- Reuters/Mike Blake
• Valuations of Tesla vary wildly.
• The company is fueled financially by a “story” about the future.
• It could be a decade before it’s possible to properly value the company.
Generally speaking, investors want a precise assessment of what the companies they invest in are worth.
Valuation is both art and science, of course, as there’s never a guarantee that a company will perform better in the future than it has in the past. But analysts strive mightily to favor the science side as much as possible.
Viewed through that lens – or spreadsheet – Tesla is confounding. Going by the most obvious number, the stock price, Tesla is worth $355 per share and has a market cap of $60 billion.
If you flew in from an alien planet where some type of money exists and math is used to value intergalactic undertakings, you’d be baffled: How can a company that makes vehicles and sells them for $100,000 on average post extremely infrequent profits?
You’d look at other companies that do the same thing, observe that General Motors and Ford have been steadily profitable for years and have piles of money in the bank, and ponder with some consternation the attitudes of investors on this strange planet of baffling valuations.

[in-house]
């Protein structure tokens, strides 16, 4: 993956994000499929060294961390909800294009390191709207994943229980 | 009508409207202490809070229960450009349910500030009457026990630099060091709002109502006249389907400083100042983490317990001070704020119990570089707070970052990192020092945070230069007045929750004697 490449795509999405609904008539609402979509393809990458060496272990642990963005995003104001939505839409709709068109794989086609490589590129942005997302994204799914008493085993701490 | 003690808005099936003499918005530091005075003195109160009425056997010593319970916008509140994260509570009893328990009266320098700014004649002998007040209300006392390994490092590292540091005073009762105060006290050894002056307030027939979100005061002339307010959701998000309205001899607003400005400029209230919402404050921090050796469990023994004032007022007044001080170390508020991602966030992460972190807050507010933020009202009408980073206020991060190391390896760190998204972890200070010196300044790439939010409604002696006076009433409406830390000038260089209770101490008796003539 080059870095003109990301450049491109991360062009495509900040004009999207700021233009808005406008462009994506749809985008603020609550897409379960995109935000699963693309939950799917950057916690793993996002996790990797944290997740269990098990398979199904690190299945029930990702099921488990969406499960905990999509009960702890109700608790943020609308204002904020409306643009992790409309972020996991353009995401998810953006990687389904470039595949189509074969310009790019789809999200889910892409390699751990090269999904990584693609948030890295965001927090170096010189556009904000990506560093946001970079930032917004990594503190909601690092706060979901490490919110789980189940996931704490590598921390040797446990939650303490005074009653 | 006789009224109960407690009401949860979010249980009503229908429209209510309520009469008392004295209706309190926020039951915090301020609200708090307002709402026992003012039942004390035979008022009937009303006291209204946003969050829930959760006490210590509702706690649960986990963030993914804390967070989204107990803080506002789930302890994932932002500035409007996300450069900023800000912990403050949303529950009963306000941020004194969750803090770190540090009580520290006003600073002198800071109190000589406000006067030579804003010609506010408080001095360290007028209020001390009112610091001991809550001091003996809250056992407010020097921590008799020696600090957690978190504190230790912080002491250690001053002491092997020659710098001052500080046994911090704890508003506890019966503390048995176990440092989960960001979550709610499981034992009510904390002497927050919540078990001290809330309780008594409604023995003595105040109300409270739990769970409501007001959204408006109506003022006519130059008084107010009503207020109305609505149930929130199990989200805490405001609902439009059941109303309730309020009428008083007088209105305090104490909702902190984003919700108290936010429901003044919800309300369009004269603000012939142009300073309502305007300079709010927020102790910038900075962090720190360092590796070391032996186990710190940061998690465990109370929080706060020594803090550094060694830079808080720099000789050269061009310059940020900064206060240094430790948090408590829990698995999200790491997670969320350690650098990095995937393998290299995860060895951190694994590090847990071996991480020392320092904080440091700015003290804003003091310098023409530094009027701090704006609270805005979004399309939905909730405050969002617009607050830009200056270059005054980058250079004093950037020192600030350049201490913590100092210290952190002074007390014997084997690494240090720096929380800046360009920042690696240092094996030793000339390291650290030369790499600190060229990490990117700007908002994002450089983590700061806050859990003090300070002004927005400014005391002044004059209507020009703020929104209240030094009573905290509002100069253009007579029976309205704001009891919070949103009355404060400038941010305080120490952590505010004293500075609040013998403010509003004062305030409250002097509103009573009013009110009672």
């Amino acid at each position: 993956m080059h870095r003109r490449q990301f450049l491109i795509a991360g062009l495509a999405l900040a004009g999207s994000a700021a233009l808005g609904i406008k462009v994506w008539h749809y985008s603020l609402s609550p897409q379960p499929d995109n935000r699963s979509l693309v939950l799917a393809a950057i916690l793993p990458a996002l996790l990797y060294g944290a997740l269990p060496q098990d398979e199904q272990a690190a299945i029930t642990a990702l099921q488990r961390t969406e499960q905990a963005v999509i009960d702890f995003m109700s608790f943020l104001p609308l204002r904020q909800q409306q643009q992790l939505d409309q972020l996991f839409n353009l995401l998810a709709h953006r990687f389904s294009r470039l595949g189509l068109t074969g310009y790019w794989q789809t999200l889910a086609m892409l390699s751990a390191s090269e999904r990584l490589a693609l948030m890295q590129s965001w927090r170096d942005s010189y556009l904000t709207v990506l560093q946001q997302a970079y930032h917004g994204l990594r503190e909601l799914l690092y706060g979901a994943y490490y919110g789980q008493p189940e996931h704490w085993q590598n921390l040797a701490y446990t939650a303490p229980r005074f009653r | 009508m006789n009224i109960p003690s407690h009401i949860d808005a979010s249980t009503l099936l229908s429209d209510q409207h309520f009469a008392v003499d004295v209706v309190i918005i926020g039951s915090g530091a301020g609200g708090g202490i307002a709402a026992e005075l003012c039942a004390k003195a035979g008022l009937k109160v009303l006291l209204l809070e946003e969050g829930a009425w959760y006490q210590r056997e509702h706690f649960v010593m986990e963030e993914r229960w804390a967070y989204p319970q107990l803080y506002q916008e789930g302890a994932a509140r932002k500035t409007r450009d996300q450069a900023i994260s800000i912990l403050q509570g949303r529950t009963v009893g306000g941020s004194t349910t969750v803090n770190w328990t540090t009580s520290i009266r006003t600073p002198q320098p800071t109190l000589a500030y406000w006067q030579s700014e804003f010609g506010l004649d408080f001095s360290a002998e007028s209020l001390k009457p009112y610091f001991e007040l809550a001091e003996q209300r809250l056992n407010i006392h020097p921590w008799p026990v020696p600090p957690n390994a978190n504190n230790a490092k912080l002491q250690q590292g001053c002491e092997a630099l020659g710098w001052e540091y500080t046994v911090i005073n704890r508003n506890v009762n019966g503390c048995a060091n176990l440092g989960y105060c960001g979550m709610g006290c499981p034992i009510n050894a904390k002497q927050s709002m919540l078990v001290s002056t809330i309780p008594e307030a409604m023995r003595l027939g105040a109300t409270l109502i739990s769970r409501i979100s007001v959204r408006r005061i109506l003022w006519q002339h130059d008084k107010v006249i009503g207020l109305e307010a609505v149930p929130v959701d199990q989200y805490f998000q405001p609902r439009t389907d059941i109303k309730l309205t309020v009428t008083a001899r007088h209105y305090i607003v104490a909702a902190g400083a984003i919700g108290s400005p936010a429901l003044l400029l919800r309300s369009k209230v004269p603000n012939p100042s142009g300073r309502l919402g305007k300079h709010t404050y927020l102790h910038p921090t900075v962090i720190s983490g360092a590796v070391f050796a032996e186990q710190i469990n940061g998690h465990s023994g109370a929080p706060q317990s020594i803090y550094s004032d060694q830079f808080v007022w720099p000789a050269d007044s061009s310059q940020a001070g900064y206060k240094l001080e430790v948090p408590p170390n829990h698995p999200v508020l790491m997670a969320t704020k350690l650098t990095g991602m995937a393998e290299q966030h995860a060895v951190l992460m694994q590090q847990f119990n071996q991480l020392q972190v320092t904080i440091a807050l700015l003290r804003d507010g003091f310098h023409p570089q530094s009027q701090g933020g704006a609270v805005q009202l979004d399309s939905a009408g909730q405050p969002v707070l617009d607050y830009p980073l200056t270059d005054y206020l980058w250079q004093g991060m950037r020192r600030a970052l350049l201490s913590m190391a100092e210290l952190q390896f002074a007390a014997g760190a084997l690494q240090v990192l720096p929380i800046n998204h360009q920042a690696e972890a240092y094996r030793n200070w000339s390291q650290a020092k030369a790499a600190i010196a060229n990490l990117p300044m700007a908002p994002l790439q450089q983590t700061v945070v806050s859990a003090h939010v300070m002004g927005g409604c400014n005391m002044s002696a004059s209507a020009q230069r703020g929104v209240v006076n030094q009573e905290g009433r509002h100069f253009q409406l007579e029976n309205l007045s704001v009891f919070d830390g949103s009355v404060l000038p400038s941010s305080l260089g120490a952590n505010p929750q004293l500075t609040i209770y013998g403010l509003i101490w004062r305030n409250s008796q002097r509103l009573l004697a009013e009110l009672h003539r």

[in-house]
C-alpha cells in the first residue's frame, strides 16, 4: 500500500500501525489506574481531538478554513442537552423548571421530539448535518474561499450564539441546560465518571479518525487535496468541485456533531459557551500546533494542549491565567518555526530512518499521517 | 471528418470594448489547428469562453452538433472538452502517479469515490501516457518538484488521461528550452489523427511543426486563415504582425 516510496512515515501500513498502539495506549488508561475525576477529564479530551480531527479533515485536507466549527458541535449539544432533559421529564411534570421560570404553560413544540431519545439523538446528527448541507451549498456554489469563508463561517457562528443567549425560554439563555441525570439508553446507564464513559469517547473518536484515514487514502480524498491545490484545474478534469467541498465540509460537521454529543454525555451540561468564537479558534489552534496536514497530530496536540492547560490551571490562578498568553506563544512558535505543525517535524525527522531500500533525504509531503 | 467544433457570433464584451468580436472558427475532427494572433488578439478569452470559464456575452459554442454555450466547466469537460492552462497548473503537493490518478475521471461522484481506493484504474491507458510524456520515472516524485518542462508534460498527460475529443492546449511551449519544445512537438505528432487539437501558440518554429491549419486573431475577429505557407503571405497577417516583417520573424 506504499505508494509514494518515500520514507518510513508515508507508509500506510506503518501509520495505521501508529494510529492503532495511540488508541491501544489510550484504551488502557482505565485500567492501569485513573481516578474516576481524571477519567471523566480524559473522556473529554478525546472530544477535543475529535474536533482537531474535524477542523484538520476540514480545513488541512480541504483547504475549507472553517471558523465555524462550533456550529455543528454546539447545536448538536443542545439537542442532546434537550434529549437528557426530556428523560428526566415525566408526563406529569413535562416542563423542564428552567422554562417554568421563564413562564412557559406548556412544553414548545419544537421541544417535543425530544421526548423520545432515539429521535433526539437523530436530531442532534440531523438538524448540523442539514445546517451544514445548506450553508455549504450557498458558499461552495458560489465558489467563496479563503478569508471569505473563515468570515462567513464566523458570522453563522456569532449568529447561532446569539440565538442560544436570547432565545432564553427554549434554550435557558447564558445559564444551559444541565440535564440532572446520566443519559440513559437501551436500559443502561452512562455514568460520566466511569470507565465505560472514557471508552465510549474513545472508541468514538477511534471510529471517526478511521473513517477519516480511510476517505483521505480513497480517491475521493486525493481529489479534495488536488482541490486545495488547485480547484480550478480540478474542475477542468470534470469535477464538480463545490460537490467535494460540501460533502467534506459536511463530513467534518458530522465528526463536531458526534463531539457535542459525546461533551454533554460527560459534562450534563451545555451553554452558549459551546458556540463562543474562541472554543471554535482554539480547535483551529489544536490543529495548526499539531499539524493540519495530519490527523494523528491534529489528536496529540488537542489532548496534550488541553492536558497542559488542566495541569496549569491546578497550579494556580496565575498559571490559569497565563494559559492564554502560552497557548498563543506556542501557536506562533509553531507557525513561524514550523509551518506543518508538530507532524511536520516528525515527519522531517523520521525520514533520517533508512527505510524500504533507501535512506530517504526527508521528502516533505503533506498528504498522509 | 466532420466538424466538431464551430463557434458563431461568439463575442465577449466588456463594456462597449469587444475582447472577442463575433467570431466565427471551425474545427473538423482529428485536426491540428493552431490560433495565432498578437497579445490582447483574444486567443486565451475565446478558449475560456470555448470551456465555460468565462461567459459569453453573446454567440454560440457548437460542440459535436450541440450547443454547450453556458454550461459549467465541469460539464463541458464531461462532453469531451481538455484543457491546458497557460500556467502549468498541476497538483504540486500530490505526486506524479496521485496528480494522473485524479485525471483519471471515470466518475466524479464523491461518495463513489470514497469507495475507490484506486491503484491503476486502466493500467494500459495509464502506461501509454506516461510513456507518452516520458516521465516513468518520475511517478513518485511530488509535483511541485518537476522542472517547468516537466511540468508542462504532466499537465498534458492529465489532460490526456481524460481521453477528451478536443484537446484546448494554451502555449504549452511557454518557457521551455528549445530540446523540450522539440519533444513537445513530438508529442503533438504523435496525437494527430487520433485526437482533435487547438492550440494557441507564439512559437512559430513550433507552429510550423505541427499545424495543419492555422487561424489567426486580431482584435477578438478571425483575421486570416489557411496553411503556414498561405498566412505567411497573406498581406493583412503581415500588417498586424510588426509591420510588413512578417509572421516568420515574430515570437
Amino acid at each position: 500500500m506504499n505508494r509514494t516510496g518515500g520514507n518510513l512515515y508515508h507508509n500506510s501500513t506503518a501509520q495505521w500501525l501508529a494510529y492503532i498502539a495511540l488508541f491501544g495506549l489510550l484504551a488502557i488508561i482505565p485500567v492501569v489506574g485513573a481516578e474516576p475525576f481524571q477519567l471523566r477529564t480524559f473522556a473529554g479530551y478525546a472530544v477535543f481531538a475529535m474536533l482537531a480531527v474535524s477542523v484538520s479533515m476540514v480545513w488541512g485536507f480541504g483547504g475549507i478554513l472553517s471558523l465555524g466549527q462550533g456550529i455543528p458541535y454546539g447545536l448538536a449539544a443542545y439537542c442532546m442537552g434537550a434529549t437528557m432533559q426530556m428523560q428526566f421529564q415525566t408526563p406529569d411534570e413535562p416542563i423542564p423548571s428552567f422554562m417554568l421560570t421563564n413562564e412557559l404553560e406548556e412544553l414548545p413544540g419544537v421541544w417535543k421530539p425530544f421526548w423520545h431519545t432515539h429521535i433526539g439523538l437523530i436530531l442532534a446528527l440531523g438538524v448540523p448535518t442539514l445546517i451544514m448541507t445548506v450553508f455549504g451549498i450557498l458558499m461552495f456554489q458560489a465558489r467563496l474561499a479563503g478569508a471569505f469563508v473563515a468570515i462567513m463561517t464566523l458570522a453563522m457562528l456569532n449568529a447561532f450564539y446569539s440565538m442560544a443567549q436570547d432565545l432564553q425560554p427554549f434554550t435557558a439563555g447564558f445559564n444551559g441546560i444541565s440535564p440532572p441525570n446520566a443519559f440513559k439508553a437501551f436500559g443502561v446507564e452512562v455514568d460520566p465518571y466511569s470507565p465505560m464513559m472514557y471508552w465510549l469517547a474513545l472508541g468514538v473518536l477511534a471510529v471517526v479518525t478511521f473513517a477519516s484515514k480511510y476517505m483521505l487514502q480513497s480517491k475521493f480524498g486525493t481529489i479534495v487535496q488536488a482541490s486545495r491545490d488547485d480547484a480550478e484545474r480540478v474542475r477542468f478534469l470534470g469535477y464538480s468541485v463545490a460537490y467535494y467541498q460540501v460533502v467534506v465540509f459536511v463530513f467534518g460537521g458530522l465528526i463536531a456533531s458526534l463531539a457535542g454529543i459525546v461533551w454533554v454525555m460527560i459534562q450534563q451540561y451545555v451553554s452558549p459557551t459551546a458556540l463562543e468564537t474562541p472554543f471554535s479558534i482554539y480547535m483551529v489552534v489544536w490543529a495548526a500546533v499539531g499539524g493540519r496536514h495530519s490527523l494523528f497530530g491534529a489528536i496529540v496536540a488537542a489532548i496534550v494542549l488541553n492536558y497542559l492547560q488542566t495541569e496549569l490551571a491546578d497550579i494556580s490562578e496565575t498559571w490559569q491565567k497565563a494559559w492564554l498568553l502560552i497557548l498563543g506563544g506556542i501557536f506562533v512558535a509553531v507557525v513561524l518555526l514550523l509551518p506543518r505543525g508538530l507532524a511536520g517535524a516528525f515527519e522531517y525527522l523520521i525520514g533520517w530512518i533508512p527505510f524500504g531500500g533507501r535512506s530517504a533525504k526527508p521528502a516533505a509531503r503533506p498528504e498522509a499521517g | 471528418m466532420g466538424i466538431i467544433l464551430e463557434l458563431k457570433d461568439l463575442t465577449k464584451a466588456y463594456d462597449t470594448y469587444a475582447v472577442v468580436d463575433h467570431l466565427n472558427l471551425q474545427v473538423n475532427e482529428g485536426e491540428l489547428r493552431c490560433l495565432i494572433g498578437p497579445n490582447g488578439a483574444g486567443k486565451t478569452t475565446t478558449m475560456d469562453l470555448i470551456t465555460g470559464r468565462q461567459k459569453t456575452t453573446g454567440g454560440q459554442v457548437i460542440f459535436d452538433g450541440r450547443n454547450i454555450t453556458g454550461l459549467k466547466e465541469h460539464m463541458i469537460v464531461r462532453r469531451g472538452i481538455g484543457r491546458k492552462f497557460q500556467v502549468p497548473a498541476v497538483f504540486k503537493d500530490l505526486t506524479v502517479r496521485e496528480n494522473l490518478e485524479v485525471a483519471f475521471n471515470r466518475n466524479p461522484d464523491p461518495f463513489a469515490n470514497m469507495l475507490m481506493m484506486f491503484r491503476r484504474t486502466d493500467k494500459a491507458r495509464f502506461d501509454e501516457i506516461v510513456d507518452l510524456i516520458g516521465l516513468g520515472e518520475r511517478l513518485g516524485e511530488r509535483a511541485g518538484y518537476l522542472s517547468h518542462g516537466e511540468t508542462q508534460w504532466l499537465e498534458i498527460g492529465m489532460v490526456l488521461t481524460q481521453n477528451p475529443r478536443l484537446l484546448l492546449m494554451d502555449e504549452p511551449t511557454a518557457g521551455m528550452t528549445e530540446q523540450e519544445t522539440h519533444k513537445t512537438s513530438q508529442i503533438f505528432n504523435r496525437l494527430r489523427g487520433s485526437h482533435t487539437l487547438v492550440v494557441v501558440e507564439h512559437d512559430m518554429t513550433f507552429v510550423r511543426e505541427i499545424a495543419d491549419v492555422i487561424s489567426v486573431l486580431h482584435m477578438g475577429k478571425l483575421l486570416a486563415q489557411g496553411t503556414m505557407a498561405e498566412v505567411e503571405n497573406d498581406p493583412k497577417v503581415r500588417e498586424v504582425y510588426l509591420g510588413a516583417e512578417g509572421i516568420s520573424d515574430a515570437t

The confused alien scientist problem
I think everybody who tries to figure out what Tesla is really worth finds themselves in the position of the confused alien scientist. The bulls and bears on Wall Street are far apart, with price targets ranging from $464 at the high end to $155 at the low end. Valuation expert and NYU finance professor Aswath Damodaran is what I might call a coolly rational bear – he likes Tesla’s chances, but he considers it to be wildly overvalued at the moment:
“My expected revenues for Tesla in ten years are close to $93 billion, a nine-fold increase from last year’s revenues and a higher target than the $81 billion that I projected in my July 2016 valuation. Second, the operating margins, while still negative, have become less so in the most recent period, reducing reinvestment needs for funding growth. The free cash flows are still negative for the next seven years, a cash burn that will require about $15.5 billion in new capital infusions over that period. With those changes, the value per share that I estimate is about $192/share, about 20% higher than my $151 estimate a year ago, but well below the current price per share of $365.”
Some back-of-the-envelope calculations reveal that Tesla will have to raise about 20% of its roughly projected revenue of $80 billion over a seven-year period, meaning that the revenue, while outwardly impressive, is going to be expensive. Basically, Tesla has to raise $2.2 billion per year to achieve $11 billion-$12 billion in annual revenues.
This is, believe it or not, a move in the right direction, as Tesla’s 2016 revenues of $7 billion cost the company just over $5 billion, with an equity raise that year of about $1.5 billion – and a healthier amount of cash on the balance sheet at year’s end than expected (although as Tesla launches the Model 3 in 2017, it expects to spend itself down to $1 billion, and it recently undertook its first junk-bond issuance, bringing in $1.8 billion at a near investment-grade rate of 5.25%).